Presentation on theme: "The Reasons behind the Results Markku Linna"— Presentation transcript:
1 The Reasons behind the Results Markku Linna Finland in PISAThe Reasons behind the ResultsMarkku Linna
2 Education System of Finland 5443POLYTECHNICS(AMKINSTITUTIONS)3SPECIALIST VOCATIONAL QUALIFICATIONSUNIVERSITIES221Work experience1FURTHER VOCATIONAL QUALIFICATIONS3UPPERSECONDARYSCHOOLS3VOCATIONALEDUCATION2211Work experience1016915814713612COMPULSORY EDUCATION5BASIC EDUCATION11410392817Pre-school education in schools or children’s day care centres6AgeSchool years
3 PISA COUNTRY PARTICIPATION OECD countries participating from PISA 2000OECD countries participating from PISA from 2003OECD partner countries participating from PISA 2000OECD partner countries participating from PISA 2003OECD partner countries participating from PISA 2006
4 PISA PROGRAMMEAn OECD Programme for International Student Assessment, which produces data on learning outcome in an international framework.Surveys every three years, with focus onreading skills (PISA 2000)mathematical skills (PISA 2003) andscience skills (PISA 2006)problem-solving skillsThe 2003 PISA focused on mathematical literacy
5 Pisa tests:how well 15-year-olds master basic skills they will need in future society in order to respond to changes in working life and to lead quality lives ?what kind of factors influence these skills and how these skills develop ?Pisa does not assess learning of curricular content.
6 PISA 2003 MAIN RESULTSYoung Finns :rank highest among the OECD countries inmathematical literacy (544 points)science literacy (548 points)reading literacy (543 points)are among the top in problem-solving (548 points)performed well and uniformly in all the areas.
7 The proportion of poorly performing students was small and that of high-performers excellent. Differences across regions and schools were small.Gender differences have decreased in all the performance areas.
13 Between-school variance Within-school variance Variance in student performance between schools and within schools on the mathematics scale Expressed as a percentage of the average variance in student performance in OECD countriesBetween-school variance Within-school variance
14 Annual expenditure on educational institutions per student in primary through tertiary education (2003)In equivalent US dollars converted using PPPs, for primary to tertiary education, based on full-time equivalents. Source: OECD: 2006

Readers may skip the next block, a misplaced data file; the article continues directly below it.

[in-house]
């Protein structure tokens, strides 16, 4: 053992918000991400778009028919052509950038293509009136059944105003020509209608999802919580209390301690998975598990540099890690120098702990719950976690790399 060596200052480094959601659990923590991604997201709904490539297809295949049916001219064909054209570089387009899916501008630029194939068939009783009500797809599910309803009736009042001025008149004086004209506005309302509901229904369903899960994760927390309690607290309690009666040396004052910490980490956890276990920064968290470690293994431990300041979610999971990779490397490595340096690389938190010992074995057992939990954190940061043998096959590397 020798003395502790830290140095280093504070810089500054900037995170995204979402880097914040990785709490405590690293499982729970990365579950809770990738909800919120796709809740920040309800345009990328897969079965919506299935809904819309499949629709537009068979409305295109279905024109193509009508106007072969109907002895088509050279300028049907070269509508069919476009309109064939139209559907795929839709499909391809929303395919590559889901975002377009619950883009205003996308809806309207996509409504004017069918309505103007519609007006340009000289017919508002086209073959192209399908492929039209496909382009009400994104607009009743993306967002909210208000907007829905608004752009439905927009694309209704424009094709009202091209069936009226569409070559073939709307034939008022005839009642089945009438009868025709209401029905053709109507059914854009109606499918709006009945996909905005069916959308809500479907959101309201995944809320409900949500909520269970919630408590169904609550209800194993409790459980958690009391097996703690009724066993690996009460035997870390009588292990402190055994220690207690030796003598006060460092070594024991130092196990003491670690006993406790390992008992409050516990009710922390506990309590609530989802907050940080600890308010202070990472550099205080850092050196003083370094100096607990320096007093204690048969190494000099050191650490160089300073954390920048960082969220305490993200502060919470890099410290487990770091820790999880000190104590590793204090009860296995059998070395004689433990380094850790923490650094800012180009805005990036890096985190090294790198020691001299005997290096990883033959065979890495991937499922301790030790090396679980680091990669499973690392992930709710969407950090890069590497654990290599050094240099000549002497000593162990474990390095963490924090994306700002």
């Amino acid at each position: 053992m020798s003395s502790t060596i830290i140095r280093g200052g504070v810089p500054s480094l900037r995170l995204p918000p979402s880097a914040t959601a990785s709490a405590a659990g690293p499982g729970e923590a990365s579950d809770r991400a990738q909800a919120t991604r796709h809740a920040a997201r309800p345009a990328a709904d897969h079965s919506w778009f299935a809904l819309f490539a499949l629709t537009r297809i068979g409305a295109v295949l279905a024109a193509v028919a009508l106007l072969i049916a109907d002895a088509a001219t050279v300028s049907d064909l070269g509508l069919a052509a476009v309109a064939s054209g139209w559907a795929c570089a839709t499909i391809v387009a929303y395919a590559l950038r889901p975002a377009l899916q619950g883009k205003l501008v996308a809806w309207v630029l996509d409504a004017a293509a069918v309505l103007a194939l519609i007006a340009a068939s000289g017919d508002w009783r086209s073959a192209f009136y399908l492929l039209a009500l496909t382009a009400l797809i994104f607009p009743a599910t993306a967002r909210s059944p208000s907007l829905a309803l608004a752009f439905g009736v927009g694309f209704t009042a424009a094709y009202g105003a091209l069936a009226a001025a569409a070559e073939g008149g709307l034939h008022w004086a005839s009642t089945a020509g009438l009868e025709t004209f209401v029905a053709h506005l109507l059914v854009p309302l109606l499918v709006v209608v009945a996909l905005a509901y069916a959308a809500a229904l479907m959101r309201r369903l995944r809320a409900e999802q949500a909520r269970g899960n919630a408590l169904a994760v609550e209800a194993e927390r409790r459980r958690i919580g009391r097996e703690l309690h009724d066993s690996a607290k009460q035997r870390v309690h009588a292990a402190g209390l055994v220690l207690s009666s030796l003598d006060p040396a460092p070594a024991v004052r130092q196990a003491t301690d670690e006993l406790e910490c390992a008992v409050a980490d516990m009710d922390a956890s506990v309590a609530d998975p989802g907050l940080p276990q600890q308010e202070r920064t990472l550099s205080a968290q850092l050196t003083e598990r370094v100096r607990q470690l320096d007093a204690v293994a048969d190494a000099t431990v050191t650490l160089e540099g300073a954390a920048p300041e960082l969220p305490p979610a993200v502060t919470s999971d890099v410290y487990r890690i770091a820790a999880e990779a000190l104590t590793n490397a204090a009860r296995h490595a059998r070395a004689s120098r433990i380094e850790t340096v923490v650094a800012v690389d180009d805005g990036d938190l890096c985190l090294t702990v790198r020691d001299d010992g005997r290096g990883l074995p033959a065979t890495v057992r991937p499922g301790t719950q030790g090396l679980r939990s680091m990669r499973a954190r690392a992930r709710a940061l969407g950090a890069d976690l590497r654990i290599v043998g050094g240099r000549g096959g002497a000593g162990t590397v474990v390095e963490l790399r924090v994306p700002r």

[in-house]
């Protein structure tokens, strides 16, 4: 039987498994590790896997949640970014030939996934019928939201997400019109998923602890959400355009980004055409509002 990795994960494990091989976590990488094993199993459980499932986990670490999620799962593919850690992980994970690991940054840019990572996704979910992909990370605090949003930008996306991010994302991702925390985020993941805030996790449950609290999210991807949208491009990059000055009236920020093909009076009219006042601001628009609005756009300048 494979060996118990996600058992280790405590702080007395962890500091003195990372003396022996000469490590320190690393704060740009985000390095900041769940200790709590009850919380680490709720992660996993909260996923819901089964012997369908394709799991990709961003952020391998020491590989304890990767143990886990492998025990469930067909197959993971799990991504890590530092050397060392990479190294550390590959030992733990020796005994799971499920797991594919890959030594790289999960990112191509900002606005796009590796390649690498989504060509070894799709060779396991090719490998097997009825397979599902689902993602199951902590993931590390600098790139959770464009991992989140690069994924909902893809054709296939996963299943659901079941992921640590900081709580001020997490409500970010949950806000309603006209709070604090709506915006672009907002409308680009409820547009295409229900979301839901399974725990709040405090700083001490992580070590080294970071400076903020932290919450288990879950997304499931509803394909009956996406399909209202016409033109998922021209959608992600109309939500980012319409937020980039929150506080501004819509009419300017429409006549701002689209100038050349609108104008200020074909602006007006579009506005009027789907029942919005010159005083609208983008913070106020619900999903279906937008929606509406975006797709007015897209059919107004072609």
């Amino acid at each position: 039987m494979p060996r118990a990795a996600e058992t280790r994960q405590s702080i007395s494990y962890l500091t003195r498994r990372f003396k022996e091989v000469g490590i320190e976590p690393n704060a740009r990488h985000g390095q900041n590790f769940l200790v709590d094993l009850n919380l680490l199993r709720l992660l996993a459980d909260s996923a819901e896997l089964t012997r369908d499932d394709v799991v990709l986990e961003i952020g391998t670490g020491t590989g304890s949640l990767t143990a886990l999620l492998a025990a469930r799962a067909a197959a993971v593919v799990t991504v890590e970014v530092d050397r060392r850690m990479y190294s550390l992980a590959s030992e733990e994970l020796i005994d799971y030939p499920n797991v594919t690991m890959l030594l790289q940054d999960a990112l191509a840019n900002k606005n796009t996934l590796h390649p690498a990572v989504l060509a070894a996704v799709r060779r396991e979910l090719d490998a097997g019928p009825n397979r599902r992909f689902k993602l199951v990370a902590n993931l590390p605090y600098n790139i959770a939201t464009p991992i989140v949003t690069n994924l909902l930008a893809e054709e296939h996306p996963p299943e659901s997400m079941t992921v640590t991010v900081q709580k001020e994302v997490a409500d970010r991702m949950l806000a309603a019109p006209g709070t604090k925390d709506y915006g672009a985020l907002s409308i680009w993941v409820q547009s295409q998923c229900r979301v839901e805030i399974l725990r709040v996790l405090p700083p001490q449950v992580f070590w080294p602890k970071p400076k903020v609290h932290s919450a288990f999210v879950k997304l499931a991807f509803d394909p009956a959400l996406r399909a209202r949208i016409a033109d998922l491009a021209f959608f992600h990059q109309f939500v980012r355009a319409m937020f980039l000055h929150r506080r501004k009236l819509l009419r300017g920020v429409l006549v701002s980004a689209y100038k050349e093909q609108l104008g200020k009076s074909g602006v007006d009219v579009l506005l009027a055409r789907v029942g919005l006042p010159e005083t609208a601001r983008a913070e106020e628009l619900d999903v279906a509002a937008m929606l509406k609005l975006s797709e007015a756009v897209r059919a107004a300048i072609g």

15 Cumulative number of intended instruction hours in public institutions between ages 7 and 14 This chart shows the total number of hours of instruction a student in public sector education can expect to receive from the age of 7 years up to and including 14 years. Source: OECD 2006
16 Background of Good Results Equal opportunities for education irrespective of domicile, sex, economic situation or mother tongueInstruction, books, school materials and welfare services at school free of chargeComprehensive, non-selective basic educationTeachers highly qualified professionals (master´s degree), profession valued, position autonomous
17 Background of Good Results Individual support for the learning and welfare of pupils, student counselling. Special needs education based on inclusionDevelopment-oriented evaluation and pupil assessment–sample -based national testing of learning outcome, no ranking listsSignificance of education in the society, broad political consensus on education policy
18 Background of Good Results Supportive and flexible administration – centralised steering of the whole, local implementation. Strong autonomy of municipal authorities in providing and organizing educationThe role of home-school relations and co-operation between schools and other authorities and society important– the idea of partnershipPhilosophy of education, core curriculum and teaching methods are learner-oriented
19 Backgound of good results Good network of public librariesHistory and traditionTrust
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